Saturday, July 9, 2011

Paris Day Two: Food, Eiffel and Rodin

As I've been sitting in the office again, going through withdrawal--flashbacks to Waterloo Station in London and strolls across Ile St. Louis--I've realized that I've been shortchanging my travelog here.  I was so intent on catching up with myself, I've been leaving out a few details.

Like, for instance, our first meal in Paris.  Miss Chef and I went from Gare du Nord to our apartment by metro, hauling our carry-ons up and down the various stairs.  There was construction on Line 1, so we ended up doing two transfers before arriving at our station, St. Paul.  Then we had to hunt up an atm to make a big ol' withdrawal to pay the balance of the rent on the apartment, and figure out how to get into the building and buzz the owner.  Plus we were about 20 minutes late...but it all turned out beautifully.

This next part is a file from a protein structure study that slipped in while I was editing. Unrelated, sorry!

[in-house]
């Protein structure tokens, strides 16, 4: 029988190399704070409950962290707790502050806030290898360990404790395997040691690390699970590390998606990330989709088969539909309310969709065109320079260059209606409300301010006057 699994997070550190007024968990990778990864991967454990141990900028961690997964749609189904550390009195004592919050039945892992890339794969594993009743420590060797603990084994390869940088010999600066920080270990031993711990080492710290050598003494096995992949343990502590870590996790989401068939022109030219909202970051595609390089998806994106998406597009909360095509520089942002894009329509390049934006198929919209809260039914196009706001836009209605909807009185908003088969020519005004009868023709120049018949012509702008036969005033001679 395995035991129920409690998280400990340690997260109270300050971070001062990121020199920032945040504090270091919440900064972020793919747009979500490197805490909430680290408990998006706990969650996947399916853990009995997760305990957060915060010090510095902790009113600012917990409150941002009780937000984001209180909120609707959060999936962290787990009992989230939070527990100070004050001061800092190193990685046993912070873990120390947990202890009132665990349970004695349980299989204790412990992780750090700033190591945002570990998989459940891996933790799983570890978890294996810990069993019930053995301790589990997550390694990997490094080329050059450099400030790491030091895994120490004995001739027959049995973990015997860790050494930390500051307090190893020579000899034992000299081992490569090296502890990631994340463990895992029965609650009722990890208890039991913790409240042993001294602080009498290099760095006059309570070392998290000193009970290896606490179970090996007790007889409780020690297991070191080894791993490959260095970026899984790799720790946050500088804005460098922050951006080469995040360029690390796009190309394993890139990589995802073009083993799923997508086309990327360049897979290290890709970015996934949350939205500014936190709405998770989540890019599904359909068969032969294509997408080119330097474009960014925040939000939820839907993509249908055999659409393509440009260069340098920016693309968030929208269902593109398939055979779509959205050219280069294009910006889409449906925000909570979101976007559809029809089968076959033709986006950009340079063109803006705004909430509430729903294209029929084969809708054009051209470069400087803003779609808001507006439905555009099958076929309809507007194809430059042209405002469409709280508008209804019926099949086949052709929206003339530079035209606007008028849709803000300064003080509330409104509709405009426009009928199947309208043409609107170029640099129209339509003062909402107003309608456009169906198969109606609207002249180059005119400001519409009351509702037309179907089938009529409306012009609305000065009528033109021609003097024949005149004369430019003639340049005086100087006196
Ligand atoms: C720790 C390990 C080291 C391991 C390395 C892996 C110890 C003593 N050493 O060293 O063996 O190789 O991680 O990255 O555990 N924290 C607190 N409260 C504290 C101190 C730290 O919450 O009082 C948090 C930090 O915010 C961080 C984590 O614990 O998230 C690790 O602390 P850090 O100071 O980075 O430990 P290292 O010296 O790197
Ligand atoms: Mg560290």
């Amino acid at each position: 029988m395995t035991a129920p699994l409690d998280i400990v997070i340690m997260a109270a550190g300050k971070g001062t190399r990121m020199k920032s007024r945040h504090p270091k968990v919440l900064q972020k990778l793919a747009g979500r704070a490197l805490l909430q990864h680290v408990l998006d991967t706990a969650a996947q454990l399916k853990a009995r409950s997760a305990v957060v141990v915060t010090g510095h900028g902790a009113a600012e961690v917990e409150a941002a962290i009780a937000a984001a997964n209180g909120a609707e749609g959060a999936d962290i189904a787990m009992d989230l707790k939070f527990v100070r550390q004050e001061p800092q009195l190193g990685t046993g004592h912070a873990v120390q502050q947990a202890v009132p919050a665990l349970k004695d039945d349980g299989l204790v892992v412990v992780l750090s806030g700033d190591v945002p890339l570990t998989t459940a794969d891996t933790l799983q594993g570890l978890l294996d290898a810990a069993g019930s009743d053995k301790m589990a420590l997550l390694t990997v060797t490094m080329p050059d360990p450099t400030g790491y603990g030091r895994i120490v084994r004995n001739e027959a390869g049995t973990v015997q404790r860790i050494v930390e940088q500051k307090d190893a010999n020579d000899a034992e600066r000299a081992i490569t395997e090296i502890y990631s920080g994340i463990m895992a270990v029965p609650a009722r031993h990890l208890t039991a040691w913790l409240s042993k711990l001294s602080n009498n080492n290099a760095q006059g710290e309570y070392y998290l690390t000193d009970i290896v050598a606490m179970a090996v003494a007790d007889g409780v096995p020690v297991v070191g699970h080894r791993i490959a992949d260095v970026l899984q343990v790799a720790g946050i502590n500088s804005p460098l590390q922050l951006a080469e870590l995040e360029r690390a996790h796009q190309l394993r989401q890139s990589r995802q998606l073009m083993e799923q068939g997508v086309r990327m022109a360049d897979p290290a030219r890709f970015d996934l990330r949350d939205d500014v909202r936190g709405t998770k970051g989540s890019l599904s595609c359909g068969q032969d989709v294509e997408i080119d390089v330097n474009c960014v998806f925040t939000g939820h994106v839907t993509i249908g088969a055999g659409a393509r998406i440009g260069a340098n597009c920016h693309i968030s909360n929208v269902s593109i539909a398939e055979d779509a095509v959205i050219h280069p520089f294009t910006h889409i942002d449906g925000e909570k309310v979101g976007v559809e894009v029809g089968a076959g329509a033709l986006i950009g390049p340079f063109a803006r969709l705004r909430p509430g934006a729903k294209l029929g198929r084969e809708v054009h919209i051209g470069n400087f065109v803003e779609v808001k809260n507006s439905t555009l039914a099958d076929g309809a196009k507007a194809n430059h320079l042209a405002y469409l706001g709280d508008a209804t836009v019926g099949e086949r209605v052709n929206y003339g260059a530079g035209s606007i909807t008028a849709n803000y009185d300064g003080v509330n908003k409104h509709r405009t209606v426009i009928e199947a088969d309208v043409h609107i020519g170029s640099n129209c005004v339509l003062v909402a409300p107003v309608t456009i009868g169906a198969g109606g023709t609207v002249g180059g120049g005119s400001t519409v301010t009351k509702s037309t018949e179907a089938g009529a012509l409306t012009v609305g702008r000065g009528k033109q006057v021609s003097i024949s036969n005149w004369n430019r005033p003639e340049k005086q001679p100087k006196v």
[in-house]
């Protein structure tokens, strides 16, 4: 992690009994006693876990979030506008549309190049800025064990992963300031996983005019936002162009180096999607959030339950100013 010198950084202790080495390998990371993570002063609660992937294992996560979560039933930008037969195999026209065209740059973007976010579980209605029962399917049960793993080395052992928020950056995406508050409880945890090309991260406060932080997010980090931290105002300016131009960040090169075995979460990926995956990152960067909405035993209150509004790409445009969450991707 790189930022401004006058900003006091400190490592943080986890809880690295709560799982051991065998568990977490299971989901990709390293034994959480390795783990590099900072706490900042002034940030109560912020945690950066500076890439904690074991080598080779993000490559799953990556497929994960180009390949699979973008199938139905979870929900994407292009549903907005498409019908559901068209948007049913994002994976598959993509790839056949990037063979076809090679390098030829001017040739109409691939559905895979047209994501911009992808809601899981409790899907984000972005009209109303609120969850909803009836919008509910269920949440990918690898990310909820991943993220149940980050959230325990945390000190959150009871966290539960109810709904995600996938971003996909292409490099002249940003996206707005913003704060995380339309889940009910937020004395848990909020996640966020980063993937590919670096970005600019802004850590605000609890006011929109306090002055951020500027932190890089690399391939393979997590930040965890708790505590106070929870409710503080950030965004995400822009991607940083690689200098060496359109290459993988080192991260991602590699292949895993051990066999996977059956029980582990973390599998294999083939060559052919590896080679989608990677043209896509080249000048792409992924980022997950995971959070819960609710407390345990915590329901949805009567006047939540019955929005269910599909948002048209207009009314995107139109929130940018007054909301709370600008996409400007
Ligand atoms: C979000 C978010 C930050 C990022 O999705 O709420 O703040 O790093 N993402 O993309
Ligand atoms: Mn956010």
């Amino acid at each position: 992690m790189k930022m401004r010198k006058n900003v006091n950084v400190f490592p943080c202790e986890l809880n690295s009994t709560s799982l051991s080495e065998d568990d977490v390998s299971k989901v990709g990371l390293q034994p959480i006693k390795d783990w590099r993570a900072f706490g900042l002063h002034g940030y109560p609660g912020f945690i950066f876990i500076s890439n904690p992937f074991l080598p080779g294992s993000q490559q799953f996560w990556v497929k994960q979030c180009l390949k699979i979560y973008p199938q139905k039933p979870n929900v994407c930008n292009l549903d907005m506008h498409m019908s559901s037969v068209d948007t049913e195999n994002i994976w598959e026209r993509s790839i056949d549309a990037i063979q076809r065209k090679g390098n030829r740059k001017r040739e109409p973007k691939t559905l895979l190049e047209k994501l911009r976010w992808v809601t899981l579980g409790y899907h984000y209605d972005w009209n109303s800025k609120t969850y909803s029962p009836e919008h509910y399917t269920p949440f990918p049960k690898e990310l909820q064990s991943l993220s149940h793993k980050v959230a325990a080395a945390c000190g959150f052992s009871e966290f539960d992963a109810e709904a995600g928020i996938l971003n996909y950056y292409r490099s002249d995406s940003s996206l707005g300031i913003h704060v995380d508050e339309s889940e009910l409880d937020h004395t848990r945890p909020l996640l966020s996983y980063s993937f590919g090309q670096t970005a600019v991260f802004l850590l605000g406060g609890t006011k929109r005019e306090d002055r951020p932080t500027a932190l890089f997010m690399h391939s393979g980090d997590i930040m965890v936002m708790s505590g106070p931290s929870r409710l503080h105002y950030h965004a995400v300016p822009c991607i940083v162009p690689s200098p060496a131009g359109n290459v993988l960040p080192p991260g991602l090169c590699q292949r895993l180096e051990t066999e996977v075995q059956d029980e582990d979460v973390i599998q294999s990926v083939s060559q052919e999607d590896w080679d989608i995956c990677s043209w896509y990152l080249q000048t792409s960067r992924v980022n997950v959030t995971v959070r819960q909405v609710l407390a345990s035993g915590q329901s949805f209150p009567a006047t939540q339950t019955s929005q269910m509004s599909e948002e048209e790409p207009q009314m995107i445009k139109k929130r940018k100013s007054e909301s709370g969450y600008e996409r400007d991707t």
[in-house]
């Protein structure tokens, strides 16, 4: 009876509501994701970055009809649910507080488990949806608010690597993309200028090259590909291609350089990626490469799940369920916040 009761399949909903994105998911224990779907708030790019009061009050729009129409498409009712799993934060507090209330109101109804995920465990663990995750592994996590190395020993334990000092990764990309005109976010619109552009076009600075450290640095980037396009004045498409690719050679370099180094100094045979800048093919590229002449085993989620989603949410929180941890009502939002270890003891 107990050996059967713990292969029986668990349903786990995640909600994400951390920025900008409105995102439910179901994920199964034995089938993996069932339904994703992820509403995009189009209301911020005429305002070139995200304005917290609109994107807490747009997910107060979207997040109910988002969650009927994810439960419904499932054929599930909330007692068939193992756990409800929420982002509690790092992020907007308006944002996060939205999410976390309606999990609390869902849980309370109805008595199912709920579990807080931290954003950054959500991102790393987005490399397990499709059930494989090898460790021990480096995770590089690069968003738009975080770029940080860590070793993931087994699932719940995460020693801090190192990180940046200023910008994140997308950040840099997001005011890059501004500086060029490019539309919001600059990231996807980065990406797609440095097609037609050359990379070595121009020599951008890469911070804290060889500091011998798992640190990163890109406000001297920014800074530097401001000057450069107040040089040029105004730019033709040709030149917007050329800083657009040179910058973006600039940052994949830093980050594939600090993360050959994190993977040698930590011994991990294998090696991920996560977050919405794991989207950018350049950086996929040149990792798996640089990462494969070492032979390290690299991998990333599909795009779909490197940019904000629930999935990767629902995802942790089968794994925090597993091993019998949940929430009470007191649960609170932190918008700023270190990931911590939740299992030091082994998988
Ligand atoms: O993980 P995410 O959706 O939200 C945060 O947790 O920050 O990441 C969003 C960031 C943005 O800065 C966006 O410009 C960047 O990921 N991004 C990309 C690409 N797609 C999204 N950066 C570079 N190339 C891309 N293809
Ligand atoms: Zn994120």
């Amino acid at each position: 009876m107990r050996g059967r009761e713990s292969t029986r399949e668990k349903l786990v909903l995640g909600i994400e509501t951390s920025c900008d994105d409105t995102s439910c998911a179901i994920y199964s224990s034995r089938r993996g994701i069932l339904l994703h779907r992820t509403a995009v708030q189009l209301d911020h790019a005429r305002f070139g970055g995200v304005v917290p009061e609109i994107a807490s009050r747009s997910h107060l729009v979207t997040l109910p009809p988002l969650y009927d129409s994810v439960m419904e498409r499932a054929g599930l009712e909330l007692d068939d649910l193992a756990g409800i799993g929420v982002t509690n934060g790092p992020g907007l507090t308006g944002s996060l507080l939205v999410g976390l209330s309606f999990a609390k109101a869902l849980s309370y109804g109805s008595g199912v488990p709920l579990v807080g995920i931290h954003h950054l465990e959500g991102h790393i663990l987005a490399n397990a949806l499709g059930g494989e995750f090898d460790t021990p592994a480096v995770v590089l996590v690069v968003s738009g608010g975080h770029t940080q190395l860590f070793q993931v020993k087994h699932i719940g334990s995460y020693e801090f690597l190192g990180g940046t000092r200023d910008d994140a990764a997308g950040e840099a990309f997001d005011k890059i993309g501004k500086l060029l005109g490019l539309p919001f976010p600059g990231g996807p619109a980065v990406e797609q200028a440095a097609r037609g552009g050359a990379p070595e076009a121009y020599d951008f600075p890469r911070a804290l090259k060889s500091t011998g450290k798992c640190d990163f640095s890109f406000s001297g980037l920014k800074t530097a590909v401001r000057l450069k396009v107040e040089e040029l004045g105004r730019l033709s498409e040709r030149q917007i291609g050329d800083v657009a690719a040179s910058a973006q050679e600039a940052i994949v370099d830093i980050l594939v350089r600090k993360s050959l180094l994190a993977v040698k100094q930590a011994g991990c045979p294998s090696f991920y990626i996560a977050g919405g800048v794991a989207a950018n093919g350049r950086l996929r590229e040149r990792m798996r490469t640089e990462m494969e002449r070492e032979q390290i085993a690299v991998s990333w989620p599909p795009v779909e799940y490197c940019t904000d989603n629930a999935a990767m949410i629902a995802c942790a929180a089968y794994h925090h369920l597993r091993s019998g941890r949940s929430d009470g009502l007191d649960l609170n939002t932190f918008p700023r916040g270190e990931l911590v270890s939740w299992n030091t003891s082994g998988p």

By the way, you can see the apartment we rented here.  If anyone's traveling to  Paris, I can highly recommend it.  It was just what we wanted, in the perfect location, and the owner is wonderfully helpful, friendly and honest.  And speaks excellent English.

So, as I said, we found the apartment, settled in a bit. and headed out for a walk.  Ile St. Louis is one of two islands in the Seine river, at the heart of Paris.  The other one has Notre Dame, the Conciergerie and Ste. Chapelle.  Ile St. Louis is mostly residential, though with the usual collection of boutiques, cafés and restaurants on the ground floors.  It's a bit touristy, but not as well-trammeled as the areas around Notre Dame, the Sacré Coeur, etc.

We stopped to look at a few menus before settling on a very traditional-looking place, Aux Anysetiers du Roy.  Every effort had been made to give the impression of a medieval-aged building (which it may be, for all I know).  I was concerned that the focus on all the standard, tourist-pleasing traditional French dishes would mean thoughtless cooking, but we were very pleased with our meal.